std::string and refcounting

Discussion in 'C++' started by joe martin, Apr 20, 2004.

  1. joe martin

    joe martin Guest

    In recent discussions relating to what to use for a new project which
    integrated the work of two, previously seperate, teams we got to the
    subject of our respective string implementations. One team rolled
    their own strings while the other used the std::string. Reasons for
    using the home-grown strings(and vectors) were mainly refcounting and
    portabillity, but I thought that these days almost all STL
    implementations used refcounted strings and that the STL was available
    for most platforms.

    When we got back to test things out with my compiler (MSVC++ 6 with
    the latest patch-level) strings were refcounted but on the other team
    lead's computer (.net) strings were not refcounted. Do any of you know
    a webpage or site that consolidates information about the STL
    implementations on various platforms or does anyone have specific
    information about the state of the STL on Windows, WinCE, Symbian, Mac
    or Linux?

    Thanks for any help,

    -joe
     
    joe martin, Apr 20, 2004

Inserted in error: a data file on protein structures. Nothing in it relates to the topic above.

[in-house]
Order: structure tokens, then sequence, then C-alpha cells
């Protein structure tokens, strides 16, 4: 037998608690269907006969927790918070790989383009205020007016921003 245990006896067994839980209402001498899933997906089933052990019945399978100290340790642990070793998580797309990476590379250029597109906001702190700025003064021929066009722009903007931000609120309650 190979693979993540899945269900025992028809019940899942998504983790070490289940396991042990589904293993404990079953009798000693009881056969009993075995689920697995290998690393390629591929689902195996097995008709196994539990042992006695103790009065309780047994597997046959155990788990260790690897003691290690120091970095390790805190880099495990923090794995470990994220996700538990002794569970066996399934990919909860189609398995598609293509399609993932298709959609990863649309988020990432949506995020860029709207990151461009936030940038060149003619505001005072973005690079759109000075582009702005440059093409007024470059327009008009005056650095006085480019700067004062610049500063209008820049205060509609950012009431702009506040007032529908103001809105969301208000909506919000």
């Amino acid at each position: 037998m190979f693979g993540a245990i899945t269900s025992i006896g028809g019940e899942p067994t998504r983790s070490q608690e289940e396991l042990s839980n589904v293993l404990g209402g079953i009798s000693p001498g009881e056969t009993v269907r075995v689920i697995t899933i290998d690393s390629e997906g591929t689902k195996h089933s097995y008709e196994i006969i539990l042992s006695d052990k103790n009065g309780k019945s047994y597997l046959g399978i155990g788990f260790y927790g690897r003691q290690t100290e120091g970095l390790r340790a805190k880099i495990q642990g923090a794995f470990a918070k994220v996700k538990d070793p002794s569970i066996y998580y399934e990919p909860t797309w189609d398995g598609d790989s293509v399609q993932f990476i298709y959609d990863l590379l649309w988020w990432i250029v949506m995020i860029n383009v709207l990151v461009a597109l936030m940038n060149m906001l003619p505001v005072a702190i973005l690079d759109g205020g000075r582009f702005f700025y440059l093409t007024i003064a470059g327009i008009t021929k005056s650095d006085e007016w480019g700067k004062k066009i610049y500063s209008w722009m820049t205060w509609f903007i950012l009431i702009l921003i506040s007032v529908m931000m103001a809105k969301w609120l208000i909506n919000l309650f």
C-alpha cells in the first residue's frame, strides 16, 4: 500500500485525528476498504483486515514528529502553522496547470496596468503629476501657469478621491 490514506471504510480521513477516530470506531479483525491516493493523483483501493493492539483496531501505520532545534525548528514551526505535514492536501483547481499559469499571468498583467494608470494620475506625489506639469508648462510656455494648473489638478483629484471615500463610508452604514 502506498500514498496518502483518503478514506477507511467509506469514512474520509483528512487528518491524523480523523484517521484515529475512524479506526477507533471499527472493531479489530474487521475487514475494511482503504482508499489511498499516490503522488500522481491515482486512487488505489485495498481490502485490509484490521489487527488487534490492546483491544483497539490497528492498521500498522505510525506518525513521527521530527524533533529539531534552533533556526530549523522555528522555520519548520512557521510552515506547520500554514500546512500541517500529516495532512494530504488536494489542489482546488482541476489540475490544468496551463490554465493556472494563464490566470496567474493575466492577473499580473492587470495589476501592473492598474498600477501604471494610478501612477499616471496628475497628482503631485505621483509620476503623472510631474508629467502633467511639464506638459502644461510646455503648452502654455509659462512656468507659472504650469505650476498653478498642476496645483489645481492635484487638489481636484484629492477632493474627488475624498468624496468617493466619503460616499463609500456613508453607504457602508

#1
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  2. joe martin

    red floyd Guest

    joe martin wrote:

    > In recent discussions relating to what to use for a new project which
    > integrated the work of two, previously seperate, teams we got to the
    > subject of our respective string implementations. One team rolled
    > their own strings while the other used the std::string. Reasons for
    > using the home-grown strings(and vectors) were mainly refcounting and
    > portabillity, but I thought that these days almost all STL
    > implementations used refcounted strings and that the STL was available
    > for most platforms.
    >
    > When we got back to test things out with my compiler (MSVC++ 6 with
    > the latest patch-level) strings were refcounted but on the other team
    > lead's computer (.net) strings were not refcounted. Do any of you know
    > a webpage or site that consolidates information about the STL
    > implementations on various platforms or does anyone have specific
    > information about the state of the STL on Windows, WinCE, Symbian, Mac
    > or Linux?
    >


    std::string was changed in VC.NET because of threading issues. However,
    that's kind of OT.
     
    red floyd, Apr 20, 2004
    #2
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  3. joe martin wrote:
    > When we got back to test things out with my compiler (MSVC++ 6 with
    > the latest patch-level) strings were refcounted but on the other team
    > lead's computer (.net) strings were not refcounted. Do any of you know
    > a webpage or site that consolidates information about the STL
    > implementations on various platforms or does anyone have specific
    > information about the state of the STL on Windows, WinCE, Symbian, Mac
    > or Linux?


    I don't have specific information but my understanding from talking
    to the other C++ library implementers is that everybody is moving
    away from reference counted implementations of 'std::string'.
    Essentially, the reason is that the interface is not really suitable